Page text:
Strong international implications of Pakistan’s deferred elections

Strong international implications of Pakistan’s deferred elections

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Despite the fact that the National Assembly and Provincial Assemblies of two Pakistani provinces Sindh and Balochistan were dissolved more than a month ago and the other two provincial assemblies of Punjab and Khyber Pakhtunkhwa were dissolved much earlier in January this year, no election schedule has so far been announced. This despite the country’s constitution being explicit about holding elections within 90 days. 

Elections to the Punjab and Khyber-Pakhtunkhwa Assemblies which should have taken place by April 2023, were deferred because the Parliament had refused to provide the needed funds to the Election Commission of Pakistan (ECP) and the security agencies had also expressed their inability to provide security cover for election operations. 

The election to the other three assemblies has become due by November 6 but the ECP has deferred the election to all assemblies, because, according to ECP’s interpretation of the Constitution, a 4-month long fresh delimitation of constituencies is needed prior to election because of the new population census. This extended postponement is causing concern and anxiety among some political parties such as Imran Khan’s PTI and the PPP, the former ally of PML-N. Since, there is an inexplicable delay in announcing the election schedule by the ECP, there is widespread uncertainty and skepticism about the future political course of the country and many observers anticipate delay in election even beyond the much-anticipated election date of February 2024. 

The postponement of elections beyond February could jeopardize not only the future IMF agreement, but even the remaining tranches of funds approved in the stand-by agreement.

- Ahmed Bilal Mehboob

The prospects of delay in election and the possible unrest it may lead to within the country are also causing worries among foreign countries and international institutions. The nine-month stand-by agreement signed by Pakistan with the International Monetary Fund (IMF), to save itself from default, will expire in April next year and a long-term agreement will need to be signed before that to continue receiving the badly-needed funds. Only an elected government with a long-term public mandate will be able to sign the agreement. This means that the elected government should be in place latest by February and enter into negotiations with the IMF straight away to avoid another threat of default. The postponement of elections beyond February could jeopardize not only the future agreement, but even the remaining tranches of funds approved in the stand-by agreement.

Any such action by IMF will, almost certainly, have a domino effect and all those countries and multi-lateral agencies which may be planning to extend credit lines or invest in Pakistan could hold back with critical ramifications for Pakistan.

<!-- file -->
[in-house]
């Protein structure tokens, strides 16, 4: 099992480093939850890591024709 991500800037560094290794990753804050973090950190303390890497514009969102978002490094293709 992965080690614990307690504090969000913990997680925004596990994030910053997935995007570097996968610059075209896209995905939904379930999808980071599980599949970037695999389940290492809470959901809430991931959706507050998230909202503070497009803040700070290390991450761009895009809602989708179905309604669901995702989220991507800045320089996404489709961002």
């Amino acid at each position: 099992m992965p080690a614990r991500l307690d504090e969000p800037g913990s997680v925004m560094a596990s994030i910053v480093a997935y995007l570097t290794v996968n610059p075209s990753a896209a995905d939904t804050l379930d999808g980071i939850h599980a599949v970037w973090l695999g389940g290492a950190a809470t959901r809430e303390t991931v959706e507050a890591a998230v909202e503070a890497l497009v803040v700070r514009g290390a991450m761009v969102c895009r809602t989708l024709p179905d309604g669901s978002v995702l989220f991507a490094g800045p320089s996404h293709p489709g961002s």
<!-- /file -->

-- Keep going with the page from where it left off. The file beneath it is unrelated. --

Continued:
Pakistan was given the EU’s Generalized Scheme of Preferences+ (GSP+) status in January 2014. Pakistani exports to the EU have risen by 165 percent since the grant of GSP+ status. In return, the GSP+ requires Pakistan to effectively implement about 27 International Conventions on human rights, democracy, labor rights, good governance, and environmental protection. 

In December 2023, Pakistan’s GSP+ status is due to expire, and the EU is currently reviewing whether this should be extended or withdrawn. If the elections are deferred beyond February, Pakistan’s preferential status would be under greater scrutiny by the EU. 

The EU is one of Pakistan’s major export destinations with 16.1 percent of total Pakistani exports going there in 2020. This economic clout gives EU a strong influence on the country’s decisions especially relating to elections. How the EU is going to view the possible postponement of the election is indicated by their decision to send a much smaller ‘Expert Mission’ to observe polls in Pakistan compared to the larger ‘Long-term Election Observer Missions’ fielded during the past four elections.

About 19 percent of total Pakistani exports go to the US, making it one of the country’s top export destinations as well. Although it will be too early to predict how the US will react to the possible postponement of elections in Pakistan, some of the recent developments in the US Congress indicate that significantly effective lobbies exist which can make the US administration exert considerable pressure on Pakistan. Some recent statements issued by US government spokespersons on the subject were cautious but indicated the government’s concern about uncertainty regarding the election schedule. 

A large Pakistani diaspora in the US, Canada and several European countries has a sizeable portion of very active PTI supporters. They are working, often with the help of professional lobbyists, to ensure that pressure is exerted on Pakistan by the governments of their countries to hold early elections. Since the democratic governments in these countries are quite susceptible to the pressure of such domestic lobbies, the persistent agitation by the Pakistani diaspora may have ramifications for Pakistan’s foreign relations.

The Pakistani election, therefore, is not just a domestic concern. It has huge potential to impact Pakistan’s foreign relations and foreign policy as well, and in fact is already doing so.

- Ahmed Bilal Mehboob is the president of Pakistan-based think tank, PILDAT. Twitter: @ABMPildat


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